As I write this article I am sitting in the Hotel Casa Andina in Lima, Peru. Marie and I are on a three week tour of northern Peru. Although this is primarily a birding trip, I’m sure there will be lots of interesting things to see.
Our flight arrived here last night just before midnight. By the time we had cleared customs, found our shuttle bus, and made our way to the hotel it was 1:30 in the morning. And then this morning we had to be up and finished breakfast by 6 a.m. Although it was a slightly groggy start, the prospect of so many new and different birds had us all ready to go!
Peru has one of the richest and most diverse bird populations in the world. In a country smaller than the size of B.C. and Alberta combined, there are about 1,800 species of birds. By comparison, all of Canada has a little more than 600. Peru’s list includes over 120 species of hummingbirds!
Our trip is in three parts: the Coast, the Andes Mountains and the Amazon Basin. Today we were on the coast, which is by far the least rich of the three.
Coastal Peru is remarkably dry, and one look at the countryside here leaves little doubt that it rarely rains here. The hills adjacent to the ocean are absolutely devoid of any vegetation.
As a result, most of the birds here are associated with the ocean or the few coastal marshes. Despite this, I saw 22 species today that I had never see anywhere before (This number will climb rapidly once we get into the Andes!).
A number of today’s birds were similar to birds we have at home. Some of today’s “lifers” included Peruvian Pelican, Kelp Gull, Gray-headed Gull, Inca Tern, Great Grebe, West Peruvian Dove, Peruvian Meadowlark, Red-legged Cormorant, Striated Heron and Andean Coot. These families are all represented in B.C.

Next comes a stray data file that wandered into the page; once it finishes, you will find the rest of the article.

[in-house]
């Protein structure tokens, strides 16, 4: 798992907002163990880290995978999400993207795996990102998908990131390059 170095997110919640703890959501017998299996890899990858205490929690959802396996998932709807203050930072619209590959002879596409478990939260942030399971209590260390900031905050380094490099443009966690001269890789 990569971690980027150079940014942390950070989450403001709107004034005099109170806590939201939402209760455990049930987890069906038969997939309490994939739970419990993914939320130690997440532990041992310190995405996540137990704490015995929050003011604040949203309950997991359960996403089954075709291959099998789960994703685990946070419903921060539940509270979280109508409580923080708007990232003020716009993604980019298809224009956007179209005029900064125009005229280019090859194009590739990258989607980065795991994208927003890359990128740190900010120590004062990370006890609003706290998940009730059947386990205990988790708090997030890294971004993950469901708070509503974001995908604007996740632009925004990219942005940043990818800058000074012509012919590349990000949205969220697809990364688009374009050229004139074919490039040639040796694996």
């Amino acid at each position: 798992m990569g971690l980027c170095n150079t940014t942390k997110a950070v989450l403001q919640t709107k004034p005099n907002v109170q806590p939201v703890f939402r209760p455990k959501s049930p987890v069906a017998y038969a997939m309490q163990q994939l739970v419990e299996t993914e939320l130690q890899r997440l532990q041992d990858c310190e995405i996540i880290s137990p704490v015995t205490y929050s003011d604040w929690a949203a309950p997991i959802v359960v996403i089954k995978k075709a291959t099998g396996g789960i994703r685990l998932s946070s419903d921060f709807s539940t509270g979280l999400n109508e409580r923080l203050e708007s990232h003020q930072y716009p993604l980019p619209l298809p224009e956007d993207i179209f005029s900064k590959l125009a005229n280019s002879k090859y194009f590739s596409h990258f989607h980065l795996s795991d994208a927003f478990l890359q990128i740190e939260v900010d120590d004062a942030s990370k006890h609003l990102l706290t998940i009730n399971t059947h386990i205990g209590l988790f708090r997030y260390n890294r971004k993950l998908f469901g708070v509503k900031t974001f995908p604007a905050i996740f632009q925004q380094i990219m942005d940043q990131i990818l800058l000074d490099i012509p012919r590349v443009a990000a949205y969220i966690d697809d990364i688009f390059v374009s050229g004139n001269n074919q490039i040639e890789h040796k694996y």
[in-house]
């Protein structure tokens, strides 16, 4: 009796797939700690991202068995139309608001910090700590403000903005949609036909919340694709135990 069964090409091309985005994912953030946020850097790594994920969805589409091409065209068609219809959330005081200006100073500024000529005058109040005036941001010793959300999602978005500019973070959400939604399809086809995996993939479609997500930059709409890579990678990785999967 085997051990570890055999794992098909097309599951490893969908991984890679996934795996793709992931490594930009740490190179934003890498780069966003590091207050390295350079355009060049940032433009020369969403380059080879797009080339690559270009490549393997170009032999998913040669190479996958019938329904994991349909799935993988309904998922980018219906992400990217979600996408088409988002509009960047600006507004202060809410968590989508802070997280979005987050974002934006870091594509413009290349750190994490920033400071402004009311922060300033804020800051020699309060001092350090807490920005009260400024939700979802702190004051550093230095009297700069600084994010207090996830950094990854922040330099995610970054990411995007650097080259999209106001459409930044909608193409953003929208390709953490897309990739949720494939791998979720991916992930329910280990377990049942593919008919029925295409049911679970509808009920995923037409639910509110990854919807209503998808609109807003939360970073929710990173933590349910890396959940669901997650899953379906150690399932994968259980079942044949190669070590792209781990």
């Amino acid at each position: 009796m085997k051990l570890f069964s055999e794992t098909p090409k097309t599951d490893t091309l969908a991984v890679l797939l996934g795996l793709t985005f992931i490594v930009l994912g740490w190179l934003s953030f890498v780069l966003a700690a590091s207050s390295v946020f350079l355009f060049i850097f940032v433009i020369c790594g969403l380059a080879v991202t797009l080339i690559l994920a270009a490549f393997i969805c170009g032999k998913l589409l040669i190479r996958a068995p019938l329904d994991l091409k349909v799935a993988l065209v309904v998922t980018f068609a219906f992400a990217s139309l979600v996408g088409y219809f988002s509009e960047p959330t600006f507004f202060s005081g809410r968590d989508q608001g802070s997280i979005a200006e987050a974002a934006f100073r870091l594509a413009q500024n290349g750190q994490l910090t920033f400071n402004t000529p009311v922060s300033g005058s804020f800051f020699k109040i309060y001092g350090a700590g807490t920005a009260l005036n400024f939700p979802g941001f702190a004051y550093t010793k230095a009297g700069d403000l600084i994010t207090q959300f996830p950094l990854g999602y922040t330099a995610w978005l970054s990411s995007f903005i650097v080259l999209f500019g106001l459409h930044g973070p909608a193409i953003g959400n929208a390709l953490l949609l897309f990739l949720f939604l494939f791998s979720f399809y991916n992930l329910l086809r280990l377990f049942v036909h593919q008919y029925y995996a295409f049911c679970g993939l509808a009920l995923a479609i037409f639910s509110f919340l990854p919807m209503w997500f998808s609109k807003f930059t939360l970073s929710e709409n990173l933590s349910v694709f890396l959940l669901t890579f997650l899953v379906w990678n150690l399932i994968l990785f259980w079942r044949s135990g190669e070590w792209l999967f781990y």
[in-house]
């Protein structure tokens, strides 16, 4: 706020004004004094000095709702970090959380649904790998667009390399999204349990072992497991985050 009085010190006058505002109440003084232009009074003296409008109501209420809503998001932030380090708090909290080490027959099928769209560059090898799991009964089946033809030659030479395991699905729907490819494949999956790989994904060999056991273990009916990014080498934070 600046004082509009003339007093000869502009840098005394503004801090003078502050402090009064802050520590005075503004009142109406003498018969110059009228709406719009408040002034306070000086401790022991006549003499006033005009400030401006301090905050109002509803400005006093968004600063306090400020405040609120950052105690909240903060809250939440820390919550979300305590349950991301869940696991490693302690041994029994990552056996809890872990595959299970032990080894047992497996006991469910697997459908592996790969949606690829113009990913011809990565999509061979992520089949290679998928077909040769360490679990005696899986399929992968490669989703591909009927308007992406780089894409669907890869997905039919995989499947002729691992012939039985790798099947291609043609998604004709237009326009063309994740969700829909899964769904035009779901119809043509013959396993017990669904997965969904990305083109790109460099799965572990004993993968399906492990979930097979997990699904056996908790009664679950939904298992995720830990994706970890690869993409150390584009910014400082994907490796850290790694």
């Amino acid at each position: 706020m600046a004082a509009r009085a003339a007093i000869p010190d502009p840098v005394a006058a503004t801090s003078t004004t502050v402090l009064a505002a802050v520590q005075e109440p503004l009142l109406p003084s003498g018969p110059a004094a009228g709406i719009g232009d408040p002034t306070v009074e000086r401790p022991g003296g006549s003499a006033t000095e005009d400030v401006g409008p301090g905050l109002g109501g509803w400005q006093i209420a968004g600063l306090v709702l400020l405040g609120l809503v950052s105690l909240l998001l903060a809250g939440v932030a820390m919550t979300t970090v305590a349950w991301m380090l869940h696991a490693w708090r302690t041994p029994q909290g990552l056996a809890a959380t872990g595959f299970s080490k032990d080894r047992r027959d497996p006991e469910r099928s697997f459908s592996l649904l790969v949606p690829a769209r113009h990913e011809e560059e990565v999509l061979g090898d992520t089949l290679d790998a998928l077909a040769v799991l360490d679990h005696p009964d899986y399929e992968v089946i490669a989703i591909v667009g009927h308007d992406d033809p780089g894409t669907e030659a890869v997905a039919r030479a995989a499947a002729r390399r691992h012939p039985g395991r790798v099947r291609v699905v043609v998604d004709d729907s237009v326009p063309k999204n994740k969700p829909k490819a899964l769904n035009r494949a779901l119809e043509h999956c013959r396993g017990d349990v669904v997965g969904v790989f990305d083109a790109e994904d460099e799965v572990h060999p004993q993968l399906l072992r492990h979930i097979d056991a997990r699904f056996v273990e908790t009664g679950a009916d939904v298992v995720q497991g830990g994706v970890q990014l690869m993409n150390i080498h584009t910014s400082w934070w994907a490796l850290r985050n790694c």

The Peruvian family members are sometime quite different. The Meadowlark was stunning. Unlike our meadowlarks, which are strikingly yellow-breasted, the Peruvian Meadowlark has a solid red breast. And while most of our terns are primarily white, the Inca Tern is a solid slate-grey colour with remarkable head adornments. The bill is bright red, (as are the feet), there is a yellow patch on the side of the face below the eye, and a strange curling white plume begins by the beak and twist back and away from the head on either side (This is the bird in the photo).
Some of the other birds, however, bear no resemblance to species found in our part of the world. One of the first species we saw today was Humboldt Penguins. Penguins, so close the equator! There were half a dozen of them swimming and diving in the surf near shore. Others included species with names like Blue-black Grassquit, Surf Cinclodes, Many-colored Rush-Tyrant, and Wren-like Rushbird.
Tomorrow we fly north to the town of Cajamarca where we begin a twelve day road trip up and over the Andes Mountains. At our highest point we will be at an elevation of 4000m (13 000ft). Not sure yet if elevation sickness will be an issue; I’ve been told that some people succumb to it at much lower levels than others!
Hopefully I will find suitable internet connection on the road ahead and I will be able to report again, from somewhere in the jungles of Peru!